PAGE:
A titular see in the province of Honorias. The city, formerly called Cratia, originally belonged to Bithynia (Ptolemy, V, i, 14), but was later attached to Honorias by Justinian (Novella xxix). Under Constantine the Great it received the name of Flaviopolis. No less than ten of its bishops are known from 343 to 869 (Lequien, I, 575-78). One of them, Paul, was the friend and defender of St. John Chrysostom. The most noted was St. Abraham, bishop in the sixth century, whose life has recently been published (Vailhé, "Saint Abraham de Cratia" in "Echos d'Orient", VIII, 290-94). The diocese was still in existence in the twelfth century. Flaviopolis, now known as Gueredé, is a caza situated in the sanjak of Bolou, and the vilayet of Castamouni. Its 4000 inhabitants, are nearly all Mussulmans; there are only 200 Christians, 40 of whom are Armenian Catholics. A small river, the Oulou Sou, irrigates the very fertile country. Fruit trees (peach, apricot, and cherry) grow there in great abundance.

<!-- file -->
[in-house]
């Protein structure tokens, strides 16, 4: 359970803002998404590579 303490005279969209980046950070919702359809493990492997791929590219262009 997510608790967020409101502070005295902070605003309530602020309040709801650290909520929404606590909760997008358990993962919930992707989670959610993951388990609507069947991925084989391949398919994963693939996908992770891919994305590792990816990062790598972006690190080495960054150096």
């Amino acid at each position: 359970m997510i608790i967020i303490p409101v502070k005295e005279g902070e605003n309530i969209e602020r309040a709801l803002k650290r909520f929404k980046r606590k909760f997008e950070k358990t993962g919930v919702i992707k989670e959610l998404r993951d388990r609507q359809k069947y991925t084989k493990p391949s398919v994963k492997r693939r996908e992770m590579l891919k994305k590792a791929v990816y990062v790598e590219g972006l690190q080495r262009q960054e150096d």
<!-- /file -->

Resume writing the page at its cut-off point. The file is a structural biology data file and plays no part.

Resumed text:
APA citation. (1909). Flaviopolis. In The Catholic Encyclopedia. New York: Robert Appleton Company. http://www.newadvent.org/cathen/06099c.htm
MLA citation. "Flaviopolis." The Catholic Encyclopedia. Vol. 6. New York: Robert Appleton Company, 1909. <http://www.newadvent.org/cathen/06099c.htm>.
Transcription. This article was transcribed for New Advent by Gerald M. Knight.
Ecclesiastical approbation. Nihil Obstat. September 1, 1909. Remy Lafort, Censor. Imprimatur. +John M. Farley, Archbishop of New York.
Contact information. The editor of New Advent is Kevin Knight. My email address is feedback732 at newadvent.org. (To help fight spam, this address might change occasionally.) Regrettably, I can't reply to every letter, but I greatly appreciate your feedback — especially notifications about typographical errors and inappropriate ads.